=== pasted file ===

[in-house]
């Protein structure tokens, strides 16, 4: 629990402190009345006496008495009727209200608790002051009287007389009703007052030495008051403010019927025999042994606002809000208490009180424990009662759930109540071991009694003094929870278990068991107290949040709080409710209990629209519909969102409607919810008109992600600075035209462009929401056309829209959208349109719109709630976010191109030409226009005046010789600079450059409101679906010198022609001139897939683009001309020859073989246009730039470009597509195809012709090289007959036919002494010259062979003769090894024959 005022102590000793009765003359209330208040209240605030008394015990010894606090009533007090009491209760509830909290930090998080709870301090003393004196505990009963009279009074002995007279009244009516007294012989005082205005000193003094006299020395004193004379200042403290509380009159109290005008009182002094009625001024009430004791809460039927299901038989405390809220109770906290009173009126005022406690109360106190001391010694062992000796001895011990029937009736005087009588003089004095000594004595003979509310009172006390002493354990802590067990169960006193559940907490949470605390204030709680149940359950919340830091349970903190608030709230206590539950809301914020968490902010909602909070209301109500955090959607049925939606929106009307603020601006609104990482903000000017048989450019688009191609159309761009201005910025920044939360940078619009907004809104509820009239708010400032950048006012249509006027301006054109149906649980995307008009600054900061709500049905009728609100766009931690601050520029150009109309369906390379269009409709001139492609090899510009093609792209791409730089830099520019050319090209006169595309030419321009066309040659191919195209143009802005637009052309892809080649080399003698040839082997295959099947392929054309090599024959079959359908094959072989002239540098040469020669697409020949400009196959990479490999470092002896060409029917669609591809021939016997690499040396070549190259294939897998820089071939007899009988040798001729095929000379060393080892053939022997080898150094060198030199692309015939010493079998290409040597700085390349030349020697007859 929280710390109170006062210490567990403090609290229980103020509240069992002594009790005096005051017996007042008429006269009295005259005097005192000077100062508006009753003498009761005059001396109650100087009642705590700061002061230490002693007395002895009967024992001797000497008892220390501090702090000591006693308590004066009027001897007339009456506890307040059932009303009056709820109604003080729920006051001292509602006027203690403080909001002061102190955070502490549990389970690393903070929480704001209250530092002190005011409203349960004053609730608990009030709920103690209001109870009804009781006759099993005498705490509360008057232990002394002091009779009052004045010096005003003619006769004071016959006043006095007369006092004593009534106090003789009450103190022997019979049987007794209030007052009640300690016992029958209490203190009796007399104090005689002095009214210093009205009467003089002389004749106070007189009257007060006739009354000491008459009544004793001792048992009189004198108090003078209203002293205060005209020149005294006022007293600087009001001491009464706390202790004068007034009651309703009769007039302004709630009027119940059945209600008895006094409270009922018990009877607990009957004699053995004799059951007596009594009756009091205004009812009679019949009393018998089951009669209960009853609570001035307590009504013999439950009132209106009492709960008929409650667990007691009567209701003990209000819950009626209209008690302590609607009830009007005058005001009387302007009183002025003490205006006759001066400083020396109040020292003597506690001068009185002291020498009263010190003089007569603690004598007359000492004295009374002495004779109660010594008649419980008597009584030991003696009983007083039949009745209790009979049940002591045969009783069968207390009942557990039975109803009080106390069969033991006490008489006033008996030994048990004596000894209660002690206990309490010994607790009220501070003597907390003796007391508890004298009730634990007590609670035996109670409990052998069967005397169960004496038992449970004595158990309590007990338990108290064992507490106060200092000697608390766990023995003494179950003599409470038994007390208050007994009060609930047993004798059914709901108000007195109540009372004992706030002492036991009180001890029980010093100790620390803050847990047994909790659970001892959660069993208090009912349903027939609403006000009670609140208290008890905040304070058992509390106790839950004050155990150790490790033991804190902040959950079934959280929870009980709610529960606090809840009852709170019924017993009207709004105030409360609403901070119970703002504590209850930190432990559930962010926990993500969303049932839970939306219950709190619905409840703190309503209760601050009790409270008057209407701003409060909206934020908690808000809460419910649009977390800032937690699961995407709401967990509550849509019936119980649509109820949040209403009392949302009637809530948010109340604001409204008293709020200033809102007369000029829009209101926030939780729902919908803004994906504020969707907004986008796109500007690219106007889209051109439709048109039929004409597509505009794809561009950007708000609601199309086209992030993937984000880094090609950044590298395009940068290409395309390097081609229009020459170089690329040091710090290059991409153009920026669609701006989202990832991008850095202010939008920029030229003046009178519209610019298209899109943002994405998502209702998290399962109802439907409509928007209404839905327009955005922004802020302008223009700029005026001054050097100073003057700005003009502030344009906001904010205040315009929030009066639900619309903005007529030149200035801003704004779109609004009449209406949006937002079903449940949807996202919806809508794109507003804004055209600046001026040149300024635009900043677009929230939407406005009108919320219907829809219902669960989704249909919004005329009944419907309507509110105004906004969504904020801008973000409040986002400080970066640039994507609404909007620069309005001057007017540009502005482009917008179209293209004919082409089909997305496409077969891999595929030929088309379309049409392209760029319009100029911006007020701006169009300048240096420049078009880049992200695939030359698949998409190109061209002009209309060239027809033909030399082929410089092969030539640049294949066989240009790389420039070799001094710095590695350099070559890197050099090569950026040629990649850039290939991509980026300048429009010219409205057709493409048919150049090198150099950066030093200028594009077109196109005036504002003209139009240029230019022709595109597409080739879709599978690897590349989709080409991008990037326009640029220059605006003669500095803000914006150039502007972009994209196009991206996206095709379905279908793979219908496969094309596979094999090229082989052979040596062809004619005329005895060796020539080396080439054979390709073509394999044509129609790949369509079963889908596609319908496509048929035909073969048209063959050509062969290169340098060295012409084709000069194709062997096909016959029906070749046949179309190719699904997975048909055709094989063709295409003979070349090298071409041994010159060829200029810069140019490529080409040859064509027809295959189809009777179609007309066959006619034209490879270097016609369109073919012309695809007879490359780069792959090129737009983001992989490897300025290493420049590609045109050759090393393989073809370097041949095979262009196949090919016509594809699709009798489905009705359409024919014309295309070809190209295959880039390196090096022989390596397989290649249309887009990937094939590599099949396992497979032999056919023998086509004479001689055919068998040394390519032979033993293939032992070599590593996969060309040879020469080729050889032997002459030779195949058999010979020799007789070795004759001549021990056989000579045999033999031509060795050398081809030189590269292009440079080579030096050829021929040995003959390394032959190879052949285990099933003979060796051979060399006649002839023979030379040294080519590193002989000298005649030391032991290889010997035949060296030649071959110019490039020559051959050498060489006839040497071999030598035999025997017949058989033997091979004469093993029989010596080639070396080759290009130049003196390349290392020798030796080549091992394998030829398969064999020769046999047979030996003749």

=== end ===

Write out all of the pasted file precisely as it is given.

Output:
[in-house]
């Protein structure tokens, strides 16, 4: 629990402190009345006496008495009727209200608790002051009287007389009703007052030495008051403010019927025999042994606002809000208490009180424990009662759930109540071991009694003094929870278990068991107290949040709080409710209990629209519909969102409607919810008109992600600075035209462009929401056309829209959208349109719109709630976010191109030409226009005046010789600079450059409101679906010198022609001139897939683009001309020859073989246009730039470009597509195809012709090289007959036919002494010259062979003769090894024959 005022102590000793009765003359209330208040209240605030008394015990010894606090009533007090009491209760509830909290930090998080709870301090003393004196505990009963009279009074002995007279009244009516007294012989005082205005000193003094006299020395004193004379200042403290509380009159109290005008009182002094009625001024009430004791809460039927299901038989405390809220109770906290009173009126005022406690109360106190001391010694062992000796001895011990029937009736005087009588003089004095000594004595003979509310009172006390002493354990802590067990169960006193559940907490949470605390204030709680149940359950919340830091349970903190608030709230206590539950809301914020968490902010909602909070209301109500955090959607049925939606929106009307603020601006609104990482903000000017048989450019688009191609159309761009201005910025920044939360940078619009907004809104509820009239708010400032950048006012249509006027301006054109149906649980995307008009600054900061709500049905009728609100766009931690601050520029150009109309369906390379269009409709001139492609090899510009093609792209791409730089830099520019050319090209006169595309030419321009066309040659191919195209143009802005637009052309892809080649080399003698040839082997295959099947392929054309090599024959079959359908094959072989002239540098040469020669697409020949400009196959990479490999470092002896060409029917669609591809021939016997690499040396070549190259294939897998820089071939007899009988040798001729095929000379060393080892053939022997080898150094060198030199692309015939010493079998290409040597700085390349030349020697007859 929280710390109170006062210490567990403090609290229980103020509240069992002594009790005096005051017996007042008429006269009295005259005097005192000077100062508006009753003498009761005059001396109650100087009642705590700061002061230490002693007395002895009967024992001797000497008892220390501090702090000591006693308590004066009027001897007339009456506890307040059932009303009056709820109604003080729920006051001292509602006027203690403080909001002061102190955070502490549990389970690393903070929480704001209250530092002190005011409203349960004053609730608990009030709920103690209001109870009804009781006759099993005498705490509360008057232990002394002091009779009052004045010096005003003619006769004071016959006043006095007369006092004593009534106090003789009450103190022997019979049987007794209030007052009640300690016992029958209490203190009796007399104090005689002095009214210093009205009467003089002389004749106070007189009257007060006739009354000491008459009544004793001792048992009189004198108090003078209203002293205060005209020149005294006022007293600087009001001491009464706390202790004068007034009651309703009769007039302004709630009027119940059945209600008895006094409270009922018990009877607990009957004699053995004799059951007596009594009756009091205004009812009679019949009393018998089951009669209960009853609570001035307590009504013999439950009132209106009492709960008929409650667990007691009567209701003990209000819950009626209209008690302590609607009830009007005058005001009387302007009183002025003490205006006759001066400083020396109040020292003597506690001068009185002291020498009263010190003089007569603690004598007359000492004295009374002495004779109660010594008649419980008597009584030991003696009983007083039949009745209790009979049940002591045969009783069968207390009942557990039975109803009080106390069969033991006490008489006033008996030994048990004596000894209660002690206990309490010994607790009220501070003597907390003796007391508890004298009730634990007590609670035996109670409990052998069967005397169960004496038992449970004595158990309590007990338990108290064992507490106060200092000697608390766990023995003494179950003599409470038994007390208050007994009060609930047993004798059914709901108000007195109540009372004992706030002492036991009180001890029980010093100790620390803050847990047994909790659970001892959660069993208090009912349903027939609403006000009670609140208290008890905040304070058992509390106790839950004050155990150790490790033991804190902040959950079934959280929870009980709610529960606090809840009852709170019924017993009207709004105030409360609403901070119970703002504590209850930190432990559930962010926990993500969303049932839970939306219950709190619905409840703190309503209760601050009790409270008057209407701003409060909206934020908690808000809460419910649009977390800032937690699961995407709401967990509550849509019936119980649509109820949040209403009392949302009637809530948010109340604001409204008293709020200033809102007369000029829009209101926030939780729902919908803004994906504020969707907004986008796109500007690219106007889209051109439709048109039929004409597509505009794809561009950007708000609601199309086209992030993937984000880094090609950044590298395009940068290409395309390097081609229009020459170089690329040091710090290059991409153009920026669609701006989202990832991008850095202010939008920029030229003046009178519209610019298209899109943002994405998502209702998290399962109802439907409509928007209404839905327009955005922004802020302008223009700029005026001054050097100073003057700005003009502030344009906001904010205040315009929030009066639900619309903005007529030149200035801003704004779109609004009449209406949006937002079903449940949807996202919806809508794109507003804004055209600046001026040149300024635009900043677009929230939407406005009108919320219907829809219902669960989704249909919004005329009944419907309507509110105004906004969504904020801008973000409040986002400080970066640039994507609404909007620069309005001057007017540009502005482009917008179209293209004919082409089909997305496409077969891999595929030929088309379309049409392209760029319009100029911006007020701006169009300048240096420049078009880049992200695939030359698949998409190109061209002009209309060239027809033909030399082929410089092969030539640049294949066989240009790389420039070799001094710095590695350099070559890197050099090569950026040629990649850039290939991509980026300048429009010219409205057709493409048919150049090198150099950066030093200028594009077109196109005036504002003209139009240029230019022709595109597409080739879709599978690897590349989709080409991008990037326009640029220059605006003669500095803000914006150039502007972009994209196009991206996206095709379905279908793979219908496969094309596979094999090229082989052979040596062809004619005329005895060796020539080396080439054979390709073509394999044509129609790949369509079963889908596609319908496509048929035909073969048209063959050509062969290169340098060295012409084709000069194709062997096909016959029906070749046949179309190719699904997975048909055709094989063709295409003979070349090298071409041994010159060829200029810069140019490529080409040859064509027809295959189809009777179609007309066959006619034209490879270097016609369109073919012309695809007879490359780069792959090129737009983001992989490897300025290493420049590609045109050759090393393989073809370097041949095979262009196949090919016509594809699709009798489905009705359409024919014309295309070809190209295959880039390196090096022989390596397989290649249309887009990937094939590599099949396992497979032999056919023998086509004479001689055919068998040394390519032979033993293939032992070599590593996969060309040879020469080729050889032997002459030779195949058999010979020799007789070795004759001549021990056989000579045999033999031509060795050398081809030189590269292009440079080579030096050829021929040995003959390394032959190879052949285990099933003979060796051979060399006649002839023979030379040294080519590193002989000298005649030391032991290889010997035949060296030649071959110019490039020559051959050498060489006839040497071999030598035999025997017949058989033997091979004469093993029989010596080639070396080759290009130049003196390349290392020798030796080549091992394998030829398969064999020769046999047979030996003749």